Frankenfoods: GMO Sugar Beets Get the Green Light_Featured_, GMOs Thursday, July 26th, 2012
By Tom Laskawy
July 24, 2012
(Grist.org) We covered the GMO sugar fracas extensively last month, but here’s a quickie review: The USDA was forced to perform a court-ordered environmental review of the GMO sugar beet seed and to restrict planting by farmers until the review was finished. As it happens, this was a review that the USDA had failed to complete back in 2008 when it had allowed farmers to begin using the seed. This failure was in violation of law and was the grounds for the court’s intervention after several consumer groups filed suit. And though the agency flouted a court-ordered halt to planting out of concern about a sugar shortage, they did ultimately comply with the judge’s order to finish a full review.
The ruling came out of the agency’s Animal and Plant Health Inspection Service (APHIS), the division in charge of regulating genetically modified food. And, as if to stress the fact that the process is complete and GMO sugar beets are totally in the clear, the USDA declared in the announcement that “this is APHIS’ final regulatory determination in this matter.” So back off, people!
The review was released last month so there was little that was surprising in the final announcement. But the language that APHIS used this week explains a lot about federal policy on GMOs. As the agency put it:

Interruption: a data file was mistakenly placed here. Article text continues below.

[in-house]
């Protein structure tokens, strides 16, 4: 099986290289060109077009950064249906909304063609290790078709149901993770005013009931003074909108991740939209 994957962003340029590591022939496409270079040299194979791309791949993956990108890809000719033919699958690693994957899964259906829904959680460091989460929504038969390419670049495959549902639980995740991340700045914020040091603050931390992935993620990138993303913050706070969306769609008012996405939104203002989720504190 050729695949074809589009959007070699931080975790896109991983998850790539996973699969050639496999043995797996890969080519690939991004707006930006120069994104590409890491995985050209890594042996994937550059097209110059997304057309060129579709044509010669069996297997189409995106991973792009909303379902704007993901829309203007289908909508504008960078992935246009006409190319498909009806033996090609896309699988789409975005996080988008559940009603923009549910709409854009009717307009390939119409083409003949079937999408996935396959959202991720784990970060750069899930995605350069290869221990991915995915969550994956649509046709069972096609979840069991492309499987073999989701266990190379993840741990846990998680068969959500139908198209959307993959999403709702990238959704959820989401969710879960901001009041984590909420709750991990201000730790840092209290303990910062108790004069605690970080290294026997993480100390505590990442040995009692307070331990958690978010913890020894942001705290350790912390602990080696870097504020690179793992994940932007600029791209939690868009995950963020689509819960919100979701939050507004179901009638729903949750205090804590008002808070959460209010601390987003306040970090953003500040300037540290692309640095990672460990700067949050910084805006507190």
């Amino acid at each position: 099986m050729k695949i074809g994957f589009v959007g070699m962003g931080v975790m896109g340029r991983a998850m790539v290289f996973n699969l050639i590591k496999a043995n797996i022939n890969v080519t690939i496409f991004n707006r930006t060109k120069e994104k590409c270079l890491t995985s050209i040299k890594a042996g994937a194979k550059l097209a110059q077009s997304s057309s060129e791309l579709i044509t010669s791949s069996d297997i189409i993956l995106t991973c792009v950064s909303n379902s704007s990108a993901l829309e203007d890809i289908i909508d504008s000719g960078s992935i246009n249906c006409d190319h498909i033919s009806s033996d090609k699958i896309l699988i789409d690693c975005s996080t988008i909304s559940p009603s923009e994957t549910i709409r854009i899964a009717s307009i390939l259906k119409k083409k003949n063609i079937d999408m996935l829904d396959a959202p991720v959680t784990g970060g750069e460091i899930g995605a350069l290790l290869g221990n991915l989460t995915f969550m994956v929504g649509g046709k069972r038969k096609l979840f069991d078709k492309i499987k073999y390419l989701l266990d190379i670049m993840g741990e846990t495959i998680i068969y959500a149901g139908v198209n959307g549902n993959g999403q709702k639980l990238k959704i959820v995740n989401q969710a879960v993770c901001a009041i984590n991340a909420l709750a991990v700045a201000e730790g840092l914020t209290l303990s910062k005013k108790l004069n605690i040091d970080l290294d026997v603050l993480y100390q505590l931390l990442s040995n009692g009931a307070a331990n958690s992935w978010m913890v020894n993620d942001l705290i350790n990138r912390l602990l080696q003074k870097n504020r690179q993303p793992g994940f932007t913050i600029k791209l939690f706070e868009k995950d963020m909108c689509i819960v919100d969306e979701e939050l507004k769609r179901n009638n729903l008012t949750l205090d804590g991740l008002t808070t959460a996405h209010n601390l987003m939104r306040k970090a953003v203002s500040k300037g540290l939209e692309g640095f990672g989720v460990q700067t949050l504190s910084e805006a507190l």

After completing both a thorough environmental impact statement (EIS) and plant pest risk assessment (PPRA) … APHIS has determined that, from the standpoint of plant pest risk, RR sugar beets are as safe as traditionally bred sugar beets.
In other words, the only grounds on which the USDA judges risks with GMOs are their threat to turn into a “pest plant,” i.e. a plant that could cause trouble for other crops. What about all the other potential risks GMOs represent — health, ecological, economic, etc.? Well, the fact is that Congress has never written a law designed to regulate genetically modified food; GMO regulation has been shoehorned into existing law (by then-Vice President Dan Quayle, no less). And the controlling regulations for GMOs are the USDA’s “plant pest” rules.
This fact allows the USDA to keep the bar for approval very low — and it’s a bar that every GMO seed ever submitted for approval has managed to clear.